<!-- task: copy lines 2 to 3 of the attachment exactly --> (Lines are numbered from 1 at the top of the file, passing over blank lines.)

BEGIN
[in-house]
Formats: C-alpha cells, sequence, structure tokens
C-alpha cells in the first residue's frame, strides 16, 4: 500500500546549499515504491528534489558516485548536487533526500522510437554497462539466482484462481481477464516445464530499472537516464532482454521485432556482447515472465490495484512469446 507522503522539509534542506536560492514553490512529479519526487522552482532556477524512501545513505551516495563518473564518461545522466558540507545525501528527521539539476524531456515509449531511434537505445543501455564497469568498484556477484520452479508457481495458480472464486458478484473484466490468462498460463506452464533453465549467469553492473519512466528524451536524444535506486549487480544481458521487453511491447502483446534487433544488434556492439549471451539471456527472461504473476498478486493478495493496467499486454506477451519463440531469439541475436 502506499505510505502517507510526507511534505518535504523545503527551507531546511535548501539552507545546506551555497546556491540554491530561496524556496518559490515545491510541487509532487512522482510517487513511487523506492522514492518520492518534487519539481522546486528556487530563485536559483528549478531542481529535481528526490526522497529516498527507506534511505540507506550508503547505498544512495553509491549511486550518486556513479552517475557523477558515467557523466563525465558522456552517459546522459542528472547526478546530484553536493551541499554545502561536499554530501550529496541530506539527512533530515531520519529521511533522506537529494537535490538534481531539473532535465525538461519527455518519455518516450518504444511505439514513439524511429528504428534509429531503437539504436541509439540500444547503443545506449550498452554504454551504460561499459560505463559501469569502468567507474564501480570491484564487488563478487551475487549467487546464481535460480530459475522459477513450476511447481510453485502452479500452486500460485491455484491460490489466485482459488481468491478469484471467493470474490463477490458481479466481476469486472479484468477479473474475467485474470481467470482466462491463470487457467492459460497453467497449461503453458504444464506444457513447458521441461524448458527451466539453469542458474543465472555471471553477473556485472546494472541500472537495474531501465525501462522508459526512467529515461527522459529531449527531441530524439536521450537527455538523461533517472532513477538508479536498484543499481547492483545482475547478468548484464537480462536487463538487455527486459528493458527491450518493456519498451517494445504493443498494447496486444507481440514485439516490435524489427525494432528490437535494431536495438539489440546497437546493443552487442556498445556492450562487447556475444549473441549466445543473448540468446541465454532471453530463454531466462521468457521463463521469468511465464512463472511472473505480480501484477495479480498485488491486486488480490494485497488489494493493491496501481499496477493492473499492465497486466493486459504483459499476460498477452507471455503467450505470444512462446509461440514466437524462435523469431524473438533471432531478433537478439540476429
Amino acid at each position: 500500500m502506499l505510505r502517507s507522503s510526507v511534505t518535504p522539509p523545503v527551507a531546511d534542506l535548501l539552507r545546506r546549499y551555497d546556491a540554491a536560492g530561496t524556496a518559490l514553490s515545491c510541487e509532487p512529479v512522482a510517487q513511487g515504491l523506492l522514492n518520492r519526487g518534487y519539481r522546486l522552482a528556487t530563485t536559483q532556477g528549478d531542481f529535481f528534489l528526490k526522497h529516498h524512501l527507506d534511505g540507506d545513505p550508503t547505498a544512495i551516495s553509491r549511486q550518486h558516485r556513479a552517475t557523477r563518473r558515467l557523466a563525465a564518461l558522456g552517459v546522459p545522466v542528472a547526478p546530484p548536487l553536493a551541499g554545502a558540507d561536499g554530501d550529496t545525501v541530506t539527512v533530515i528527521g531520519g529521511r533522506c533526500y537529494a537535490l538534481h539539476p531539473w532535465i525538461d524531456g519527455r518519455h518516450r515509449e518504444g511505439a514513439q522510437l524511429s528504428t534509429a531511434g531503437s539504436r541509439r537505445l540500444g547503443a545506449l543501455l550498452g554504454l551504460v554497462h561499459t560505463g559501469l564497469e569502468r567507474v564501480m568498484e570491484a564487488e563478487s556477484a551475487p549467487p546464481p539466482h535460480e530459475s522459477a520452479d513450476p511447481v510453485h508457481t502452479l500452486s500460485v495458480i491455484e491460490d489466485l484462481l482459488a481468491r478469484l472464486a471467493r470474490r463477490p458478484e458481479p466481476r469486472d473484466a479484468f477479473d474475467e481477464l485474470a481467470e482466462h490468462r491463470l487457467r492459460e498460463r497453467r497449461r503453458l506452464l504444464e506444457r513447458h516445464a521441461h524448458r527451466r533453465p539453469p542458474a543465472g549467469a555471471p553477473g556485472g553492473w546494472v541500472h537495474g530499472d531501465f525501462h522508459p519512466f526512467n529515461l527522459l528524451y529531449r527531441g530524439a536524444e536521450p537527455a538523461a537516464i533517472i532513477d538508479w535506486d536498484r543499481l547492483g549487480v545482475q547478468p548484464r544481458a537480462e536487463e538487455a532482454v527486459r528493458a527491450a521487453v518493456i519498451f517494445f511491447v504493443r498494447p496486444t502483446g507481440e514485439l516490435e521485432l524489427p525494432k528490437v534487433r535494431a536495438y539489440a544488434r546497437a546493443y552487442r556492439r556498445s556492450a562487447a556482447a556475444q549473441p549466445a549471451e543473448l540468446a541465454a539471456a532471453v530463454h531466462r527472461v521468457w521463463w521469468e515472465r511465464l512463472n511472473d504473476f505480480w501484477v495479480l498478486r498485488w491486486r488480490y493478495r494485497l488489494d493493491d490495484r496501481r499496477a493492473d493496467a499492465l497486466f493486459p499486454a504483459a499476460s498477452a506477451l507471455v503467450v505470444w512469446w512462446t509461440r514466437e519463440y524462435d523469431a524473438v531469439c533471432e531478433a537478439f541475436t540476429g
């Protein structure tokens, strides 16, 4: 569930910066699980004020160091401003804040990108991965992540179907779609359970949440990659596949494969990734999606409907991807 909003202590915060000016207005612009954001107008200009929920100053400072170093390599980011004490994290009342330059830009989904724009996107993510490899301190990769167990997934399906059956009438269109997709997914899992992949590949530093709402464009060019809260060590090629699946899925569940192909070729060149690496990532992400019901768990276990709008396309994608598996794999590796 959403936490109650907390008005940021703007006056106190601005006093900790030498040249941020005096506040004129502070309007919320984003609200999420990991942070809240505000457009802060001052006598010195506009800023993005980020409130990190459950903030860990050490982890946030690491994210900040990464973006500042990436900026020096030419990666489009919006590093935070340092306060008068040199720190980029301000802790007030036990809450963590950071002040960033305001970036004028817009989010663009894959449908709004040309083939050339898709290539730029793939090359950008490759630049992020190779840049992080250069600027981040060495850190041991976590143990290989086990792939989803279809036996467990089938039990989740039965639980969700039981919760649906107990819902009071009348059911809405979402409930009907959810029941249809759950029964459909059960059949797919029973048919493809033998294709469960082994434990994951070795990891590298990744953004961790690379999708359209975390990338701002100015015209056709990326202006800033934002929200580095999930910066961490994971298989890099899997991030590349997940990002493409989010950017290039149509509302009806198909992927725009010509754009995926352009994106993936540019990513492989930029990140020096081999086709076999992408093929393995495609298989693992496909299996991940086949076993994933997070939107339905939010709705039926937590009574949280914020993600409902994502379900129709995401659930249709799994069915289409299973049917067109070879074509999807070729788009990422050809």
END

Formats: C-alpha cells, sequence, structure tokens
C-alpha cells in the first residue's frame, strides 16, 4: 500500500546549499515504491528534489558516485548536487533526500522510437554497462539466482484462481481477464516445464530499472537516464532482454521485432556482447515472465490495484512469446 507522503522539509534542506536560492514553490512529479519526487522552482532556477524512501545513505551516495563518473564518461545522466558540507545525501528527521539539476524531456515509449531511434537505445543501455564497469568498484556477484520452479508457481495458480472464486458478484473484466490468462498460463506452464533453465549467469553492473519512466528524451536524444535506486549487480544481458521487453511491447502483446534487433544488434556492439549471451539471456527472461504473476498478486493478495493496467499486454506477451519463440531469439541475436 502506499505510505502517507510526507511534505518535504523545503527551507531546511535548501539552507545546506551555497546556491540554491530561496524556496518559490515545491510541487509532487512522482510517487513511487523506492522514492518520492518534487519539481522546486528556487530563485536559483528549478531542481529535481528526490526522497529516498527507506534511505540507506550508503547505498544512495553509491549511486550518486556513479552517475557523477558515467557523466563525465558522456552517459546522459542528472547526478546530484553536493551541499554545502561536499554530501550529496541530506539527512533530515531520519529521511533522506537529494537535490538534481531539473532535465525538461519527455518519455518516450518504444511505439514513439524511429528504428534509429531503437539504436541509439540500444547503443545506449550498452554504454551504460561499459560505463559501469569502468567507474564501480570491484564487488563478487551475487549467487546464481535460480530459475522459477513450476511447481510453485502452479500452486500460485491455484491460490489466485482459488481468491478469484471467493470474490463477490458481479466481476469486472479484468477479473474475467485474470481467470482466462491463470487457467492459460497453467497449461503453458504444464506444457513447458521441461524448458527451466539453469542458474543465472555471471553477473556485472546494472541500472537495474531501465525501462522508459526512467529515461527522459529531449527531441530524439536521450537527455538523461533517472532513477538508479536498484543499481547492483545482475547478468548484464537480462536487463538487455527486459528493458527491450518493456519498451517494445504493443498494447496486444507481440514485439516490435524489427525494432528490437535494431536495438539489440546497437546493443552487442556498445556492450562487447556475444549473441549466445543473448540468446541465454532471453530463454531466462521468457521463463521469468511465464512463472511472473505480480501484477495479480498485488491486486488480490494485497488489494493493491496501481499496477493492473499492465497486466493486459504483459499476460498477452507471455503467450505470444512462446509461440514466437524462435523469431524473438533471432531478433537478439540476429